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This paper studies how marital anticipation affects female schooling in the presence of gender wage inequality and private benefits of education. Gender wage inequality induces a marital division of labor that creates (i) a marginal disincentive to girls' schooling and (ii) a tradeoff between consumption and education facing females in marriage markets. We show that in the presence of the last effect, an increase in the market wage can have negative consequences for the education of females who specialise in housework.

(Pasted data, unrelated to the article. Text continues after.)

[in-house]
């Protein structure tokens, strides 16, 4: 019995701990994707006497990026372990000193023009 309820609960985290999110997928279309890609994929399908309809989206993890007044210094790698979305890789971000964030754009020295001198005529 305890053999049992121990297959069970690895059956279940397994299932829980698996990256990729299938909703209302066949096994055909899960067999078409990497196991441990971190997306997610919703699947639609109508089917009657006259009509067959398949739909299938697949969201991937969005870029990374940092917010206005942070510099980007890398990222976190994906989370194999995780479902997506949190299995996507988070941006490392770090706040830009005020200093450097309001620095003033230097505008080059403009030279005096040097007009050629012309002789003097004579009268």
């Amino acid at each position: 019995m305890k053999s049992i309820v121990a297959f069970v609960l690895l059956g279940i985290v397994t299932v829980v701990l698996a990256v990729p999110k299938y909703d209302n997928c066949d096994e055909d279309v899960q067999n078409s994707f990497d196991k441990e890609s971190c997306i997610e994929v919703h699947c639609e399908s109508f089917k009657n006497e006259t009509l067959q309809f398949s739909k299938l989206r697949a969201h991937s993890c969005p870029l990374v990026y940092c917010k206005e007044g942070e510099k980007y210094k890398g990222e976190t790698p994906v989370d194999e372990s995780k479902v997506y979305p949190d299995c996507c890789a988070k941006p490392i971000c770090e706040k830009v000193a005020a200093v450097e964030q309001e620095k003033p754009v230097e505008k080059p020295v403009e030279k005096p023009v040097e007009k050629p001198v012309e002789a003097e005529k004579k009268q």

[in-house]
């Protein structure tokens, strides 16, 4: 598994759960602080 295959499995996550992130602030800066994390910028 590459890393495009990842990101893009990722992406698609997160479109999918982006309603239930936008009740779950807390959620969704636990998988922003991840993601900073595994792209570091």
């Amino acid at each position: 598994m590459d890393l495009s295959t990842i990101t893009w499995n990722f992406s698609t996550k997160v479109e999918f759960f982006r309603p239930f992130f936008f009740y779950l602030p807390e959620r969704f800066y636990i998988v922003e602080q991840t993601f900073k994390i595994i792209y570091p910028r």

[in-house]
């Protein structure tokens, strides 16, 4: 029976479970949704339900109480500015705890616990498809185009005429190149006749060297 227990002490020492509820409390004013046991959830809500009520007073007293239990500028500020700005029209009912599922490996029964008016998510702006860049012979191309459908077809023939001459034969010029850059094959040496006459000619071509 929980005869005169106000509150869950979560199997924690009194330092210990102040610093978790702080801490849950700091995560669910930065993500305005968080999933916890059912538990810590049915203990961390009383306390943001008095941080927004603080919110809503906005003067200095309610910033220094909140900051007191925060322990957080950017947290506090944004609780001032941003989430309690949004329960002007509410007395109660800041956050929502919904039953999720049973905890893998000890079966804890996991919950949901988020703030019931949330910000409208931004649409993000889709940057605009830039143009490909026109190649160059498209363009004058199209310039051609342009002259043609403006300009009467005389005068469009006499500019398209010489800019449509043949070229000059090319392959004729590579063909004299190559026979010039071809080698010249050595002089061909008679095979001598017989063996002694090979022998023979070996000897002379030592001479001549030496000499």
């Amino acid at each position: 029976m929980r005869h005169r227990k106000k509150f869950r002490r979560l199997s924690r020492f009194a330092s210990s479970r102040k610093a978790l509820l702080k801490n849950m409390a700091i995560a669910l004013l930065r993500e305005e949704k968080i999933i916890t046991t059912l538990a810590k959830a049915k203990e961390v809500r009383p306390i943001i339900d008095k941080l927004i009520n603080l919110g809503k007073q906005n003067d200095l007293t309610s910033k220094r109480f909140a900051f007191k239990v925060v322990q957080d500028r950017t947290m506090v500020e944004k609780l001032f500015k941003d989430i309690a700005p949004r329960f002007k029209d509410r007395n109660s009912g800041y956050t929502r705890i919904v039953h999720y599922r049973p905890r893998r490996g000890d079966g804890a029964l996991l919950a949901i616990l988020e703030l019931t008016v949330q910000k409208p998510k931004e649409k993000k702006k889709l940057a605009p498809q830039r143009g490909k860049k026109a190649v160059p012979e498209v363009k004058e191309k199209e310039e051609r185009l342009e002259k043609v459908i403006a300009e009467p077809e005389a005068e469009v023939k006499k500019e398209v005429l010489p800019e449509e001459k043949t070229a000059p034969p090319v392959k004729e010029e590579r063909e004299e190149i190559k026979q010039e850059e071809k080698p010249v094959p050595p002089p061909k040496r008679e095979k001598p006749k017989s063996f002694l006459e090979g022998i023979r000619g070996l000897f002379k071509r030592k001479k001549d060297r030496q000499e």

|Additional Information:||NOTICE: this is the author’s version of a work that was accepted for publication in Journal of Development Economics. Changes resulting from the publishing process, such as editing, structural formatting, and other quality control mechanisms may not be reflected in this document. Changes may have been made to this work since it was submitted for publication. A definitive version was subsequently published in JOURNAL OF DEVELOPMENT ECONIMICS, 24the February 2015 DOI 10.1016/j.jdeveco.2014.12.005|
|Uncontrolled Keywords:||Female education, labor market discrimination, marriage|
|Subjects:||H Social Sciences > HB Economic Theory|
|Divisions:||School of Social Sciences > Department of Economics|
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